When I left my appointment I had several text messages and a couple of phone calls telling me that my name had been drawn to win the tablet.  HOWEVER, YOU MUST BE PRESENT TO WIN!   As you can see, I am not over it still.

You may know that it has been a rough few weeks.  Several things are going on, but primarily I am struggling because my car died.  Living in Charleston (very little public transportation), tying to go to school and work, and do all the other things I do is now a true challenge.  I have cried, screamed, and prayed a lot- trust me!

Yesterday, I received a call from the local pharmacy where I fill my prescriptions.   They announced that there had a been a drawing from all the people who used the online refill email last month, and I was the winner.  My prize is two tickets valued at $20.00 each to a trolley tour around Summerville on what is known as the Sweet Tea Trail.   While it isn’t a Samsung Tablet, I did win.  As odd as it many sound, that phone call changed my mood.  I didn’t do anything to earn this prize nor do I really deserve it.  I won simply because I did what I needed to do.

I began to think that life is like winning both of those prizes-you must be present to win.  If I choose to withdraw and be miserable or simply focus on the negative because I don’t have a car…or money…or my own home…you get the idea, then I lose.  I can’t enjoy those things that make life worth living…family…friends…laughter…you get the idea.

Being present simply means getting out of bed each day, doing the next right thing, being part of the lives of the people I love, laughing out loud, acting like a kid, working, going to school, helping where and when I can, having faith that God is present in my life no matter what the circumstances, and praying.   Some days I am going to be more present than others; we all have those days when we need to retreat and regroup. We might even need to cry sometimes.   A friend told me that everyone has a bad day; you just don’t want it turn into bad weeks and months.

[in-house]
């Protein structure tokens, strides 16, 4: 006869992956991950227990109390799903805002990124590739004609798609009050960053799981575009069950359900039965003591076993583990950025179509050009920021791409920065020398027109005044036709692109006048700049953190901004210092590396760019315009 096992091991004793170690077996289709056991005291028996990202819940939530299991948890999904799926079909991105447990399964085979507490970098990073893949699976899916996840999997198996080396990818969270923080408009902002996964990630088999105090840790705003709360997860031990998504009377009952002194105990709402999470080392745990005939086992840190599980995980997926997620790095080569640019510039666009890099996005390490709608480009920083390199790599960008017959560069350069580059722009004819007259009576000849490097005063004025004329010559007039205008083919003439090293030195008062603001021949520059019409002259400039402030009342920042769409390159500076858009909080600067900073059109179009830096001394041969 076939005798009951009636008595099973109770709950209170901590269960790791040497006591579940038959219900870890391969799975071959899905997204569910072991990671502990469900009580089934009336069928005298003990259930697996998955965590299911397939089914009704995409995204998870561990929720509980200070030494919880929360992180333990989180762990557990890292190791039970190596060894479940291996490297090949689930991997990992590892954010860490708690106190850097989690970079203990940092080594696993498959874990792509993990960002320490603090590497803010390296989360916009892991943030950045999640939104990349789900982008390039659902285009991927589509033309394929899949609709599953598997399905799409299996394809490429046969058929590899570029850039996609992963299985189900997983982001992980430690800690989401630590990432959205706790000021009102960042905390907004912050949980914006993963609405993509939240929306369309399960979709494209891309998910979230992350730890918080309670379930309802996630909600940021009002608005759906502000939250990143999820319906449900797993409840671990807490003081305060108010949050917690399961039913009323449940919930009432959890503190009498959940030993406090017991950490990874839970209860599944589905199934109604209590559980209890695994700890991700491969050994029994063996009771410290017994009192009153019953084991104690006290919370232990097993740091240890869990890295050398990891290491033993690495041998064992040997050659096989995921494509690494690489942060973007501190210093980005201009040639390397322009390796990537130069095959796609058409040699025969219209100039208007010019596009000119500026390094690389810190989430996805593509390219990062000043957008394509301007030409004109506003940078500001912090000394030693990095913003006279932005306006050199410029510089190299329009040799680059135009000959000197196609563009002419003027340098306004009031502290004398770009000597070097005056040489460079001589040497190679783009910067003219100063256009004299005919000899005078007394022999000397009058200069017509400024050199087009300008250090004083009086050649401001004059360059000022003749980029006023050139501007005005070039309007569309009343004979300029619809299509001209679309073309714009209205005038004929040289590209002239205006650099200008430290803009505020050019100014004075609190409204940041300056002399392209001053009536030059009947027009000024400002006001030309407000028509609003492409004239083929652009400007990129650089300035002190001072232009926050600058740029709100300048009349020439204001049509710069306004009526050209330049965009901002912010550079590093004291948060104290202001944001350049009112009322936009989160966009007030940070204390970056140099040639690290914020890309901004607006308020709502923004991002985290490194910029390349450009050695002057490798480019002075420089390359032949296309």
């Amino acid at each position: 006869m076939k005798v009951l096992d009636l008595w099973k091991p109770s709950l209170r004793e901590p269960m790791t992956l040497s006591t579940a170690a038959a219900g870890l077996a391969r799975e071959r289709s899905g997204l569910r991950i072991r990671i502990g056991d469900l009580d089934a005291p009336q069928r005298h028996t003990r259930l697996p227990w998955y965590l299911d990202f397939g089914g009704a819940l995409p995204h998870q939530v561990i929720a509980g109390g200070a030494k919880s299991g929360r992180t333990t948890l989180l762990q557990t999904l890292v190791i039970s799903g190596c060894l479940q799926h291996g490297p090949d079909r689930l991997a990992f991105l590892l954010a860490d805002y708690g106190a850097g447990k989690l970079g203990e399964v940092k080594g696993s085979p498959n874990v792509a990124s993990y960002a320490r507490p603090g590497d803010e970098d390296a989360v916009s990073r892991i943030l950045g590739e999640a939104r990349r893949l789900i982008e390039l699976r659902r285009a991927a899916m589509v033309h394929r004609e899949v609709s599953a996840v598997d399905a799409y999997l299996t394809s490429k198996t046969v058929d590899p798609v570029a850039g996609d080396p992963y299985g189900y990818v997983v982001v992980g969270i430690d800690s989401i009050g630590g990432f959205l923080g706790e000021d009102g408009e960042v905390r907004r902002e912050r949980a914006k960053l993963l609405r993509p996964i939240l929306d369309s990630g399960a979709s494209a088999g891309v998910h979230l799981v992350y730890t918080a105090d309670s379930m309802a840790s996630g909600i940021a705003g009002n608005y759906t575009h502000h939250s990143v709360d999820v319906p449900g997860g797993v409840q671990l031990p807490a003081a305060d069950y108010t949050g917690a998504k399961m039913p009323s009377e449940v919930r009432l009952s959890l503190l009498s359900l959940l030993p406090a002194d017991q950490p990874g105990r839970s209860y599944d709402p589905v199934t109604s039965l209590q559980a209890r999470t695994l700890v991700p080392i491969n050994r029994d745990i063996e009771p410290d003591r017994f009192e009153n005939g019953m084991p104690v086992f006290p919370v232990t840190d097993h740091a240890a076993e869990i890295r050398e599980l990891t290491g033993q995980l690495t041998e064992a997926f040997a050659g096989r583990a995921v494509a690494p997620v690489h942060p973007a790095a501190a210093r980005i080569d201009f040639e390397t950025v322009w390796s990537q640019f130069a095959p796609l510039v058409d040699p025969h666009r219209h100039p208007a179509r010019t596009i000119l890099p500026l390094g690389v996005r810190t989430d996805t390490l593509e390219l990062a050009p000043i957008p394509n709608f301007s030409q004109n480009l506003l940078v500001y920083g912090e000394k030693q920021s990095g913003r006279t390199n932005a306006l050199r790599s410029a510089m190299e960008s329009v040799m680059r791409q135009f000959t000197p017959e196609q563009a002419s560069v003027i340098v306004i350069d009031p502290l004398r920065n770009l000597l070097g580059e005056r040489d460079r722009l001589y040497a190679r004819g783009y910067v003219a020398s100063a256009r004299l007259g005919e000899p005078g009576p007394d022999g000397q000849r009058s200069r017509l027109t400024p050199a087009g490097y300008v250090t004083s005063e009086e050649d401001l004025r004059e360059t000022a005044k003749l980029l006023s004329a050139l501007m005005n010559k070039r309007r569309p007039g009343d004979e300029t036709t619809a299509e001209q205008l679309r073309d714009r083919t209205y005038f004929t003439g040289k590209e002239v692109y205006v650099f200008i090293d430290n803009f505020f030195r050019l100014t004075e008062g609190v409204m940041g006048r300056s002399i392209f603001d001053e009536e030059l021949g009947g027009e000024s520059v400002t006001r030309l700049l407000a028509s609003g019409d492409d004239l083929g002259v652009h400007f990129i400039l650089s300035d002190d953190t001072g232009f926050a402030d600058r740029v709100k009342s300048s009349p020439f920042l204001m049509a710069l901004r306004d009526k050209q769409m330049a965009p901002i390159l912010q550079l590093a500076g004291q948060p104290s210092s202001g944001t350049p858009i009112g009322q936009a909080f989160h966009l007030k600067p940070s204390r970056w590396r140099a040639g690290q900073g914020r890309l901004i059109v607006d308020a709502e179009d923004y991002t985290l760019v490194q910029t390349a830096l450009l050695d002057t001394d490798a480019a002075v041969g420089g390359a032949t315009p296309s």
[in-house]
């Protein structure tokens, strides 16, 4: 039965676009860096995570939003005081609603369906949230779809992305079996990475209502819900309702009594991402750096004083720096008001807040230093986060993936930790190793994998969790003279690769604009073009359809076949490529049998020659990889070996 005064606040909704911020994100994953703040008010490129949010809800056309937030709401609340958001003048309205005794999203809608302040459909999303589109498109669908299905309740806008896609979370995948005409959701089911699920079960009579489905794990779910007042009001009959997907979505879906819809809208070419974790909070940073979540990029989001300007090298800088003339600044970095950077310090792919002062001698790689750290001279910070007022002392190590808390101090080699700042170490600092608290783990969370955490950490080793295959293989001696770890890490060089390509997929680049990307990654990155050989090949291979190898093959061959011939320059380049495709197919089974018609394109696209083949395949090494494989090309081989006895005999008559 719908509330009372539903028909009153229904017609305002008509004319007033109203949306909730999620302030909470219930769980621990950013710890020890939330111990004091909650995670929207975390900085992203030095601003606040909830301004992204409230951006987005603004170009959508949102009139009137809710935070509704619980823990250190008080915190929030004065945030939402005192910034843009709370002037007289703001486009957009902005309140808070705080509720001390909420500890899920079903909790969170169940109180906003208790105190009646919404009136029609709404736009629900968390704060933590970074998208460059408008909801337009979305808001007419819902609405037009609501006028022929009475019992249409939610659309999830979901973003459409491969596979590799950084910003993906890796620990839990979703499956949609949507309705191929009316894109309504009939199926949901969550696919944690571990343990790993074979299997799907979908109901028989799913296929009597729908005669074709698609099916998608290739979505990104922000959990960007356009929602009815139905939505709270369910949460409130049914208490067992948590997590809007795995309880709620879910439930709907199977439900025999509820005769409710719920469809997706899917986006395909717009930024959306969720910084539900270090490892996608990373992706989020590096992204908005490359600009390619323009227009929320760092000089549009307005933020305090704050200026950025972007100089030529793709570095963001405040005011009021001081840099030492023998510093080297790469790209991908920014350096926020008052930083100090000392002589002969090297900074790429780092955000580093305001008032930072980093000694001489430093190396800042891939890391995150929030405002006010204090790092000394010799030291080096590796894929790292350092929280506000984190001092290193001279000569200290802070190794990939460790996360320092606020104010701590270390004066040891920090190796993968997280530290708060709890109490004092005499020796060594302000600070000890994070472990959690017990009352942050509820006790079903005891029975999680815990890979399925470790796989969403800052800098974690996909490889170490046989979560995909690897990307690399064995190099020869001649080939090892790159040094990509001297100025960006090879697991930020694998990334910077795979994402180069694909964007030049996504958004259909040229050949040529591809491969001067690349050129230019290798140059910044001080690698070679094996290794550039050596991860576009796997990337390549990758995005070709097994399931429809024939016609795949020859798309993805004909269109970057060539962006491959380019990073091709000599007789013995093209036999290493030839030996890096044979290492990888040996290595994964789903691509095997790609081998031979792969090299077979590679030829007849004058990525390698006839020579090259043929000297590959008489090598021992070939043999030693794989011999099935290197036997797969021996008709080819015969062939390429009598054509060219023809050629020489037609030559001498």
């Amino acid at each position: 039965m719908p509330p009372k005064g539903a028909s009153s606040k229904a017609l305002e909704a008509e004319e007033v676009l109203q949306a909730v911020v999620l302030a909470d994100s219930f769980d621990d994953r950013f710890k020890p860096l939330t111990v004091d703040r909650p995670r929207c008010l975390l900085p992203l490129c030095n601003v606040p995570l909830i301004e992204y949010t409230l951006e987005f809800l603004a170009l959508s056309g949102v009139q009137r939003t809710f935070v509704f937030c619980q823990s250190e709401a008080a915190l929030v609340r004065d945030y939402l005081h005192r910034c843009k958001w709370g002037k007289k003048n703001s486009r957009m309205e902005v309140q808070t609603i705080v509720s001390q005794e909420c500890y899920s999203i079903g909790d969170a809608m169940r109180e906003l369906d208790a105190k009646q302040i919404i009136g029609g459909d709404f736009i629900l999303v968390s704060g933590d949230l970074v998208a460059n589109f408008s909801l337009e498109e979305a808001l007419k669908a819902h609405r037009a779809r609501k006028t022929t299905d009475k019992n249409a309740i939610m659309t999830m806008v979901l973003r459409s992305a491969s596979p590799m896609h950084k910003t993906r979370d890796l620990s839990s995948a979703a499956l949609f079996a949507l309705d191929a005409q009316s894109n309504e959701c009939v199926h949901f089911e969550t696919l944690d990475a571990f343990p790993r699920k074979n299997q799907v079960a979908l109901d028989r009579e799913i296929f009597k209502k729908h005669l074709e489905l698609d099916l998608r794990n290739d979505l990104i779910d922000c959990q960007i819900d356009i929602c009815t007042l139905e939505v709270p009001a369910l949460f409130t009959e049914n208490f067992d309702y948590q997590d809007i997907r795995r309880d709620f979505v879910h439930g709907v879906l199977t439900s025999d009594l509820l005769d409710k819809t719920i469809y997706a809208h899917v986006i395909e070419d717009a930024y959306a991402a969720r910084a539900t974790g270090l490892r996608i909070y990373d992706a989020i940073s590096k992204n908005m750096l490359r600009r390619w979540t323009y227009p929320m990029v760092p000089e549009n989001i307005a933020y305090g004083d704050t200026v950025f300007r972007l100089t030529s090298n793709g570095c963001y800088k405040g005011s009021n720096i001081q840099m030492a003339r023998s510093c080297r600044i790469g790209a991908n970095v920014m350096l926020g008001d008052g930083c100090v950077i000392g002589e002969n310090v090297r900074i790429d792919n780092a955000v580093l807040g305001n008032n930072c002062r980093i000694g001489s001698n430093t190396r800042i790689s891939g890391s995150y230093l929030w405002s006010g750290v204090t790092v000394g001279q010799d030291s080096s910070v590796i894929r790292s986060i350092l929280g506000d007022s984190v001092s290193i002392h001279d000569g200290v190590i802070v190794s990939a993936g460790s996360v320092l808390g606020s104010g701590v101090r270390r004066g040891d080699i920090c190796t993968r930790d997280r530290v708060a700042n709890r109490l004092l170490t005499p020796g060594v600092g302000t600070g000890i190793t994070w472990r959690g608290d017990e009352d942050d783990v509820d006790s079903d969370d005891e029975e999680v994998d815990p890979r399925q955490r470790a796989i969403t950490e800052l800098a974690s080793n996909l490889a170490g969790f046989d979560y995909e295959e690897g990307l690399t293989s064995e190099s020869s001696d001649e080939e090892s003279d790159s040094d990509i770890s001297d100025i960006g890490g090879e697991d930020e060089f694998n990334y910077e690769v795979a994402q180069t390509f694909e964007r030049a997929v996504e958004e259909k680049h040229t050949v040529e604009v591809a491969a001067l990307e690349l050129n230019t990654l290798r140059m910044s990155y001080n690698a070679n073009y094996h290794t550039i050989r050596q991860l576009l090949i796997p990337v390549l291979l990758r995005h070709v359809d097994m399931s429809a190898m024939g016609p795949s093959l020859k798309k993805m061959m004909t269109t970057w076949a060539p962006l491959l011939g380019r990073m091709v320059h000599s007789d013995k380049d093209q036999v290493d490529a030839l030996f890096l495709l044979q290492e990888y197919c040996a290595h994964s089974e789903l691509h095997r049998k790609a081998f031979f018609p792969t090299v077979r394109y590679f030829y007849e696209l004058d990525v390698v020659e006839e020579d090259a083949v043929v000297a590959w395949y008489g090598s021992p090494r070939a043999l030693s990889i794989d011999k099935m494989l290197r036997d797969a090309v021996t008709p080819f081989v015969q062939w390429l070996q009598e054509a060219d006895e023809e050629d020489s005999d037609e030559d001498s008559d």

Today, I have been present.  I got up early because I didn’t sleep well, but used the extra time to get a few things done.  I went to school with all of my assignments for the day complete.  I met my friends for lunch.  We talked and laughed and just enjoyed hanging out.  Right now I am supposed to be working on ten short summaries of essays for one class and critiquing three stories for another.  Instead, I decided to write this blog post, first.  (Please don’t tell on me!)   I doubt I will have chicken or catfish for supper today, but all in all, I would say I was a winner.

 

 

I Can’t Even Find the Tunnel

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I’ve heard the phrase “there’s a light at the end of the tunnel” expressed in several ways.  I once heard, “the light at the end of the tunnel is a train coming right at you.”  Another explanation is that there is a way out of the darkness or through the challenges. On Tuesday, I was floundering and felt that I couldn’t even begin to find my way to the tunnel.   At one point I was sitting on a bench outside at my college, crying and feeling very alone.  Let me back up and tell you what happened.

Sunday, we went to the Corn Maze.  Jan and her kids rode with me, and as we were headed home I heard a beep.  I thought it was my car telling me it wanted gas, but as I looked at the dash I realized my check engine light was on.  The car was still running normally and all the gauges seemed fine.  We laughed because the last time my car broke down, Jan was in the car with me.  The next morning I drove to an appointment and called the car dealership to make an appointment for my oil change and have them check the light.  As I started the car when I was leaving, the check engine light went out.   I was so excited. I called my daughter and my friends proclaiming that my car was healed.

I drove on toward my work and I pulled off the interstate into the exit lane.  Before I could get to the top, the car made some chugging noises and jerked a couple of times.  As I rolled towards the light, I heard a pop and a puff of white smoke came out of my car like a smoke signal from an old western.  The engine was running, but none of the gears worked.  Soon the tow truck was taking my car to the dealership.   Let’s just say that my experience with the service department was not a good one that day.  They gave me a ride home and promised to look at the car as soon as possible.